HELP FOR PARENTS WITH STRONG-WILLED, OUT-OF-CONTROL CHILDREN AND ADOLESCENTS

Education and Counseling for Individuals Affected by Oppositional Defiant Disorder and ADHD

Search This Site

Daughter Ran Away and Moved In with 21-year-old Boyfriend

Hi Sad Mom,

Several points:

When she tells people she was kicked-out, she is attempting to garner their sympathy. I’m guessing she has done a great job of pulling this one over on you too. Do you feel guilty? Do you occasionally – or frequently – feel sorry for her? Do you “beat up on herself” sometimes because of the mother-daughter conflict? If so, then she has successfully manipulated your emotions. If she is like the other juveniles I work with, she is an expert manipulator. This doesn’t make her a “bad kid,” she’s just a good ‘con artist’ (which is a strength or a weakness depending on how she uses it).

You said that your daughter “acts like she could care less if she ever sees” you. The operative word here is “acts.” I’m sure she is “acting” like she doesn’t care. This too is a manipulation that apparently you have fallen for. She DOES care; she’s just attempting to push your “abandonment” buttons (i.e., she wants you to feel bad/rejected because she’s mad).

You SHOULD “distant yourself” from her. And she should distant herself from you. I’m talking about ‘healthy detachment’ here. This is O.K. This is a good thing, because she needs to separate in order to grow. I know this is painful for you at some level, but when she feels fully emancipated, she’ll be done with the business of trying to make you feel miserable. There is light at the end of this tunnel whether you see it or not.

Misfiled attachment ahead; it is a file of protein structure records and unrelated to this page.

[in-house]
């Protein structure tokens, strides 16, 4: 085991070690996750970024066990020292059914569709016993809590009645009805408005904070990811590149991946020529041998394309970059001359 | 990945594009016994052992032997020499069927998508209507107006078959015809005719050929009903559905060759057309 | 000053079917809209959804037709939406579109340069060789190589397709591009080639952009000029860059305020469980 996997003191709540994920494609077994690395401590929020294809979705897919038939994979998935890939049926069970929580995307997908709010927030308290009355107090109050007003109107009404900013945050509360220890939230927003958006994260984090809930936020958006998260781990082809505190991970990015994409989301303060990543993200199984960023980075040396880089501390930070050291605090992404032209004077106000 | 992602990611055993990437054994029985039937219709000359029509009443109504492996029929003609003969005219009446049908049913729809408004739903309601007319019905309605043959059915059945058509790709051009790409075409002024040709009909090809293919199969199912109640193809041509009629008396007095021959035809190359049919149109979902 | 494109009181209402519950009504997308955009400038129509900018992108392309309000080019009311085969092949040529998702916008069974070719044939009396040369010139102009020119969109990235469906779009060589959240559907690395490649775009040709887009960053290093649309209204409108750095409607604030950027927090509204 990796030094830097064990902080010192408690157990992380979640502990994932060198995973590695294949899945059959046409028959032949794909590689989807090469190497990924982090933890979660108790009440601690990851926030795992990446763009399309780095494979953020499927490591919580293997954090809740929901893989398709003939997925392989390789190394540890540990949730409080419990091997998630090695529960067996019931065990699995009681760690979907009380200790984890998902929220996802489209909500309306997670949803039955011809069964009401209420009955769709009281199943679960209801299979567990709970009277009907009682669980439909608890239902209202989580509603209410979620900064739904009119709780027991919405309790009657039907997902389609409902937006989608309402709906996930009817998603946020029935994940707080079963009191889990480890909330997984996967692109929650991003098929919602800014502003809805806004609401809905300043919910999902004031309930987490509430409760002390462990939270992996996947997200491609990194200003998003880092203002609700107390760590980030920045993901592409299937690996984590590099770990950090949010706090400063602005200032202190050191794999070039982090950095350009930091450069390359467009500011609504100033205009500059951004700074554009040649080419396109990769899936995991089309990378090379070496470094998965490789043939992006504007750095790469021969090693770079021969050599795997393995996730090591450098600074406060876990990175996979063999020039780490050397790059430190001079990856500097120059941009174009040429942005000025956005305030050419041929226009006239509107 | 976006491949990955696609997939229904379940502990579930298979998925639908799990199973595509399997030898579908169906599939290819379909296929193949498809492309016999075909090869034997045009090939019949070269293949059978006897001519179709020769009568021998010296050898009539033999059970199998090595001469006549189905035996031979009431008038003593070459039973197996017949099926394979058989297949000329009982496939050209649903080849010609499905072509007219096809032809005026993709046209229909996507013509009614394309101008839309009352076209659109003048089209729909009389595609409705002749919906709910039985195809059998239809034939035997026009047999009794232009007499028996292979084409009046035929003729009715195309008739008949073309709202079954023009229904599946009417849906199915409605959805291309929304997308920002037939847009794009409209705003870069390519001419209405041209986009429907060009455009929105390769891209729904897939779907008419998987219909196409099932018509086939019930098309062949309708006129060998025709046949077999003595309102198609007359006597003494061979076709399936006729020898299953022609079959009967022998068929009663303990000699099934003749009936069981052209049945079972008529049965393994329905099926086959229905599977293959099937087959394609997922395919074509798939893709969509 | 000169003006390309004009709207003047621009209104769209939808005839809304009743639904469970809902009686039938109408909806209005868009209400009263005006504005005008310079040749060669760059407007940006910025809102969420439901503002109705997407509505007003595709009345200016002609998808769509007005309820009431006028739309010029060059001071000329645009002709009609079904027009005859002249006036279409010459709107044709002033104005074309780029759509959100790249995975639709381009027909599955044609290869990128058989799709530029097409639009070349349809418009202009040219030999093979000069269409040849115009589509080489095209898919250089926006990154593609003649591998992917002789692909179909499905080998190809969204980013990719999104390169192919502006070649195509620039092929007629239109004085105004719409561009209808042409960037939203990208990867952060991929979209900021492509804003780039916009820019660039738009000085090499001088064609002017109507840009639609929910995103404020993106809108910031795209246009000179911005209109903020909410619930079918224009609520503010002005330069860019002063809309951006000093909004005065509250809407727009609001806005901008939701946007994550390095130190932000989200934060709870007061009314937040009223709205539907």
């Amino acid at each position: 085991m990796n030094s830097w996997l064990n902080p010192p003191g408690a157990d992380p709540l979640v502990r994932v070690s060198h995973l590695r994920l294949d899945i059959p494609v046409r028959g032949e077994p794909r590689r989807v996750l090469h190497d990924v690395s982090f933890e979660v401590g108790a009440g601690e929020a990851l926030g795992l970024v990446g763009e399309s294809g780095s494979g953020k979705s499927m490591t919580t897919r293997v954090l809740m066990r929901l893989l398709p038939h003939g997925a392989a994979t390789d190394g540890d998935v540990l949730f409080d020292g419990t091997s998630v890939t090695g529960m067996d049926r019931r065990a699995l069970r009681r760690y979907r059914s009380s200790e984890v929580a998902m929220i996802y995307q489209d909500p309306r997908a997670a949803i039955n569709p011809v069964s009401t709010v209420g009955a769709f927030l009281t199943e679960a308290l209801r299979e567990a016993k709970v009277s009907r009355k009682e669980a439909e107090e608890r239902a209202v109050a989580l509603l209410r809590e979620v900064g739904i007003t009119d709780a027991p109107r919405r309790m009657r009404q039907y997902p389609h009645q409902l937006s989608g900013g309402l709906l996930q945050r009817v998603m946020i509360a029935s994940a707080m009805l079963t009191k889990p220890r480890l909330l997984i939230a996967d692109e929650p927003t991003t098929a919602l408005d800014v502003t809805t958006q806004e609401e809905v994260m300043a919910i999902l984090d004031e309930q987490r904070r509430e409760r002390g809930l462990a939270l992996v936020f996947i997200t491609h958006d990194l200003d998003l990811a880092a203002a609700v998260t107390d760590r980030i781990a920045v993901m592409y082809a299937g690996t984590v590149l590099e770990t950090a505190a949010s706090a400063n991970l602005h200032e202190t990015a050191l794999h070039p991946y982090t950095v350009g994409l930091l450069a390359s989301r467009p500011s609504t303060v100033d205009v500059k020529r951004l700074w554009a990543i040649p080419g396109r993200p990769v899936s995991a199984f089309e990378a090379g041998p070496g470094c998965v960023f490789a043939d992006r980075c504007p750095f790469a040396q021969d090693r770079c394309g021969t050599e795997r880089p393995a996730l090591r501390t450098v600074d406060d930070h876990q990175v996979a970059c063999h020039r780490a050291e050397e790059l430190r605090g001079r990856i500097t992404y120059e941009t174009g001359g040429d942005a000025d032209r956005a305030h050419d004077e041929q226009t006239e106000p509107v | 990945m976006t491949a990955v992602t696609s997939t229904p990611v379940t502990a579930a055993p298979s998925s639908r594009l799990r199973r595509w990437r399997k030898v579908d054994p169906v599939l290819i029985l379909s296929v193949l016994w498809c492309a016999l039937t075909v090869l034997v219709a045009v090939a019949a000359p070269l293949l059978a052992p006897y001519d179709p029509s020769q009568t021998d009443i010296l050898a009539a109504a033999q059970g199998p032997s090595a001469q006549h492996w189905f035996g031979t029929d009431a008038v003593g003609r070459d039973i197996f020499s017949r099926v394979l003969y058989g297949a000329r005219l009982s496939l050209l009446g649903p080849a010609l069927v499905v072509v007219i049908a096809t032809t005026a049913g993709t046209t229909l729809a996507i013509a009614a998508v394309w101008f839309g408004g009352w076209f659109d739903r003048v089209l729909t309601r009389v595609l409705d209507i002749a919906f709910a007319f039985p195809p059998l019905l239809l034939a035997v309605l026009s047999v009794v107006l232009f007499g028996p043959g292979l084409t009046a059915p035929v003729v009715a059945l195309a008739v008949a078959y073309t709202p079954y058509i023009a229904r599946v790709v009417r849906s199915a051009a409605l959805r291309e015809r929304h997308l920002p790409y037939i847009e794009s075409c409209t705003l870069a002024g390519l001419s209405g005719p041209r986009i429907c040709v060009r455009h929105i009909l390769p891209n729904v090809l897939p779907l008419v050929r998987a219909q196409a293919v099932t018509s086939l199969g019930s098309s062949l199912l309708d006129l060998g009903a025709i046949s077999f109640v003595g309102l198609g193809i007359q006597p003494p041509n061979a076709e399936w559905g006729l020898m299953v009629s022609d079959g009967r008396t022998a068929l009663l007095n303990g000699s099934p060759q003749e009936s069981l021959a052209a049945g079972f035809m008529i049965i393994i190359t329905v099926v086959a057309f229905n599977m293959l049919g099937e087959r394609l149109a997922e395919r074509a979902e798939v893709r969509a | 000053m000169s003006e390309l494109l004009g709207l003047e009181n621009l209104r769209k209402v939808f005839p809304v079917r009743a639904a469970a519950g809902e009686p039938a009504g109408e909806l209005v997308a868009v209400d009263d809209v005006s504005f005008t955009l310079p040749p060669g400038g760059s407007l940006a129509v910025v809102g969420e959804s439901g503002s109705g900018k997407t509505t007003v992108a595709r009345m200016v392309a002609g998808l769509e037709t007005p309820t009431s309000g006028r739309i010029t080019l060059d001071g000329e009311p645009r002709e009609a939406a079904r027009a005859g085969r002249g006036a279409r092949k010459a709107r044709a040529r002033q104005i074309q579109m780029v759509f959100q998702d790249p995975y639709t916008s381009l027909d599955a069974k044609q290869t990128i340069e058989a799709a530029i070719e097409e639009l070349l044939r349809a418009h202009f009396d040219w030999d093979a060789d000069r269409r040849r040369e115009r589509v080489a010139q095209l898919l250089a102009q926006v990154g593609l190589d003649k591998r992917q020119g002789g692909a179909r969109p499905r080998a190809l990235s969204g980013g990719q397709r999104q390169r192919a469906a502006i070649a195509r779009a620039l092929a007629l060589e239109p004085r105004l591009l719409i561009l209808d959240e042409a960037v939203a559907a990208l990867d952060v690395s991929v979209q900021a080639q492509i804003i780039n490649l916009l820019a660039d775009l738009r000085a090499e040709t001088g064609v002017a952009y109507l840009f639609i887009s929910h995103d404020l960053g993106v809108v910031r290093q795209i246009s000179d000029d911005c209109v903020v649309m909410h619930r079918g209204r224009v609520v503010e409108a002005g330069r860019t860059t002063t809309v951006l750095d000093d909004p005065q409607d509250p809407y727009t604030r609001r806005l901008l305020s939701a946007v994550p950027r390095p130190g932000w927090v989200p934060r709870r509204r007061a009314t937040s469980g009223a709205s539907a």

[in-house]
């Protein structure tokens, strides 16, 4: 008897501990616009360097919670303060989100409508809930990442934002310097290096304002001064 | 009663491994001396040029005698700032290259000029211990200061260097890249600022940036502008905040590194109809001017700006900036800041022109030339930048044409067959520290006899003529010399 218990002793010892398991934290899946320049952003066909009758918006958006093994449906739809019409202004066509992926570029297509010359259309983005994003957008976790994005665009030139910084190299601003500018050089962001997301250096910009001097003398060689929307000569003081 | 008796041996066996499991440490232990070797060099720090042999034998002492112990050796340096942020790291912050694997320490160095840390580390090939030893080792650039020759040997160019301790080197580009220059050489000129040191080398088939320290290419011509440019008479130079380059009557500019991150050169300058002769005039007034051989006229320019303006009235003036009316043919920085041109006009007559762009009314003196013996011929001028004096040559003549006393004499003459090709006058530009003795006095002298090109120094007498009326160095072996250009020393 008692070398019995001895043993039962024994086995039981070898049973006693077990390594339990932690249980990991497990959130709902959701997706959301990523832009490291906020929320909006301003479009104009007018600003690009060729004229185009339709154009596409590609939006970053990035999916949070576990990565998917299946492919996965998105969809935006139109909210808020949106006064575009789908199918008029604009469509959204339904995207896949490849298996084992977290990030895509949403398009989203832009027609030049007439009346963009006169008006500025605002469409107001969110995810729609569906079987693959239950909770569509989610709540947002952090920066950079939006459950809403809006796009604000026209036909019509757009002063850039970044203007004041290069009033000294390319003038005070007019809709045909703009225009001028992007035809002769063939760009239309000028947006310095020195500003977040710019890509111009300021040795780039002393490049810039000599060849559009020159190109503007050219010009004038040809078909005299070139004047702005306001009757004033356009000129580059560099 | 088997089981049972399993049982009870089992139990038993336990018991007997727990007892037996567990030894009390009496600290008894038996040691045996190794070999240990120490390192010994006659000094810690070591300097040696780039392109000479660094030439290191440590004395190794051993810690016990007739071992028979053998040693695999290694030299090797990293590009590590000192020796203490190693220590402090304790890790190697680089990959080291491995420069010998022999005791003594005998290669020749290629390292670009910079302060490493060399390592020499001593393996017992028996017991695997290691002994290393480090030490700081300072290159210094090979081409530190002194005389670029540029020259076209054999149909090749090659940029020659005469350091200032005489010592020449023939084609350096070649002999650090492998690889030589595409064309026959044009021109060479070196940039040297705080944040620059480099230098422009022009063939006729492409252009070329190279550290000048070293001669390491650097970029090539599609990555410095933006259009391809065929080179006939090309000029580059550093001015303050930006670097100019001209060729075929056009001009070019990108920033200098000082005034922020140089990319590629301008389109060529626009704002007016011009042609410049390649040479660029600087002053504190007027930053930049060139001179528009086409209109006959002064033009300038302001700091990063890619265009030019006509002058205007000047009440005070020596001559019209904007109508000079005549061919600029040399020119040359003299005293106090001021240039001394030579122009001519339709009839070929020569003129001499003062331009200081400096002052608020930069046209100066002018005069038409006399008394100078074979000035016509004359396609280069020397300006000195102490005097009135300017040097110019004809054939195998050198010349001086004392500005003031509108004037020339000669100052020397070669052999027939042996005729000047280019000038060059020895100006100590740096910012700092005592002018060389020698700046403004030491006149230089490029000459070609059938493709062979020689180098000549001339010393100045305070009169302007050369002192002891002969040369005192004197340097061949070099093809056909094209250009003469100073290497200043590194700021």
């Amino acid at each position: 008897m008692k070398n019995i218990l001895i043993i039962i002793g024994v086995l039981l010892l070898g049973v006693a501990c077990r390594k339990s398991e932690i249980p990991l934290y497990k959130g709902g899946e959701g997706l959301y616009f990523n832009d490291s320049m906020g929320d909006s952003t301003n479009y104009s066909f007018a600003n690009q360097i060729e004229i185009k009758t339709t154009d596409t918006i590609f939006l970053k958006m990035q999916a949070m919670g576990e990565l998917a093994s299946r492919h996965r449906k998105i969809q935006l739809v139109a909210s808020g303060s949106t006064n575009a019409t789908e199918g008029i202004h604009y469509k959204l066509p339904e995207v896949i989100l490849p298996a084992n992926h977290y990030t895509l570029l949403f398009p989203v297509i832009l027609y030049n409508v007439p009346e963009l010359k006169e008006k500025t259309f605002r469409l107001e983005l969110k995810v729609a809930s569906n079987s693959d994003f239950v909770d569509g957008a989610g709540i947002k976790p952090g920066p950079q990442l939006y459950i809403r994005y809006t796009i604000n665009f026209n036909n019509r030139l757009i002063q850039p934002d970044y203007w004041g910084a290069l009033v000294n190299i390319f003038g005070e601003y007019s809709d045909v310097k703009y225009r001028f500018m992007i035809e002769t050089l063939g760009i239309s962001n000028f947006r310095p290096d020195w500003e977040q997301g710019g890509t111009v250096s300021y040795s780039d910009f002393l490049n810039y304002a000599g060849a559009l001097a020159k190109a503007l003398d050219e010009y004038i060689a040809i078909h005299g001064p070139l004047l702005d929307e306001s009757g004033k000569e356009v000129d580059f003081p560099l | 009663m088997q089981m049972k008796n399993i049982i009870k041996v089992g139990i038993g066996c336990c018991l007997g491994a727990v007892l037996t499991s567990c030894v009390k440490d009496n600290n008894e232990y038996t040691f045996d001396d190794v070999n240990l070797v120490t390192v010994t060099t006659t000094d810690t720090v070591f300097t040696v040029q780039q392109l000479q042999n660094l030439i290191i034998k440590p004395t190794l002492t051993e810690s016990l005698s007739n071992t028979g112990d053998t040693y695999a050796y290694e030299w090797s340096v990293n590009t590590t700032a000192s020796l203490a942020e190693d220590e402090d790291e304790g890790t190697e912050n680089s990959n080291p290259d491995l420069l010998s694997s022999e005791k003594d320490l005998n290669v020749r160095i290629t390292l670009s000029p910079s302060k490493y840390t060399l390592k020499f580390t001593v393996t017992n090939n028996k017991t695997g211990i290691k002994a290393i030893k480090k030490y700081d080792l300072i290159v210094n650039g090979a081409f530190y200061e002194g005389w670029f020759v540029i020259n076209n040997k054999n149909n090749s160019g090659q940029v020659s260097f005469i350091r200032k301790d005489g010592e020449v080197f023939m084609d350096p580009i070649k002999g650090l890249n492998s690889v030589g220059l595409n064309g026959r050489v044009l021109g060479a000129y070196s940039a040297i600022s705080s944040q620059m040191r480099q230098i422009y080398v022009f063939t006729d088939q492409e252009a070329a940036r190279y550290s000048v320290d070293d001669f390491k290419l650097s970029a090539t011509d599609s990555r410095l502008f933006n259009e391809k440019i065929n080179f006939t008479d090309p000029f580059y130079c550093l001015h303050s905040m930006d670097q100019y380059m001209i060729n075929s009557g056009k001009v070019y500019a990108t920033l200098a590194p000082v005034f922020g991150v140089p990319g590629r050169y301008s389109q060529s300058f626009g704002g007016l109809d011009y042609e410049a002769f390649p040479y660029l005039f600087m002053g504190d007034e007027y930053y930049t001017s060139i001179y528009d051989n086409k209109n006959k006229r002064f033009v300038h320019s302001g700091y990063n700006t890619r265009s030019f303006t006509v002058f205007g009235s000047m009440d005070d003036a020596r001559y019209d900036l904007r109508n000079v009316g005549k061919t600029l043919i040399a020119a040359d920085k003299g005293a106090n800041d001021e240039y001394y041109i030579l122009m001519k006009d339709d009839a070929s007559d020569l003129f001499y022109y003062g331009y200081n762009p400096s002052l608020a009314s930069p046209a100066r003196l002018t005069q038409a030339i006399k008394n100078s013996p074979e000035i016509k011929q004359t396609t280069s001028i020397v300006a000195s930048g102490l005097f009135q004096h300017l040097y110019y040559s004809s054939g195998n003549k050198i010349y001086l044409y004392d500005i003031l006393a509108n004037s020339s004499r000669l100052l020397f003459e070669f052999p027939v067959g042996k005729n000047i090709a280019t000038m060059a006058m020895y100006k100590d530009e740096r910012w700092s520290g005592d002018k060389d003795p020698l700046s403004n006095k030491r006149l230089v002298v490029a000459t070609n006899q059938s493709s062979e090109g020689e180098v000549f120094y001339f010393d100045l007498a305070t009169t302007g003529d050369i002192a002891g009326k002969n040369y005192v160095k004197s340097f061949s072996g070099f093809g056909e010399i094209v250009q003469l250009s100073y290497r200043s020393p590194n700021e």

I would let some time go by before you contact your daughter again (maybe a month). You really have only one job now, and that is to ‘check-in’ with her every month or two to say, “I was thinking about you …how are things going.” And it doesn’t matter how she responds. Let me repeat this: It doesn’t matter how she responds.

With occasional “check-ins,” you will be sending a clear verbal message that (a) you will not be manipulated into feeling sorry for her, (b) you will not allow her to push your guilt or anger or rejection buttons, and (c) you have not returned the disfavor by rejecting/abandoning her.

Hang in there …you are doing fine in spite of your opinion about the present circumstances.

Mark Hutten, M.A.

==> More help: MyOutOfControlTeen.com

No comments:

The Strong-Willed Out-of-Control Teen

The standard disciplinary techniques that are recommended for “typical” teenagers do not take into account the many issues facing teens with serious behavioral problems. Disrespect, anger, violent rages, self-injury, running away from home, school failure, hanging-out with the wrong crowd, drug abuse, theft, and legal problems are just some of the behaviors that parents of defiant teens will have to learn to control.

Click here for the full article...

Articles

Join Our Facebook Support Group

Online Parenting Coach - Syndicated Content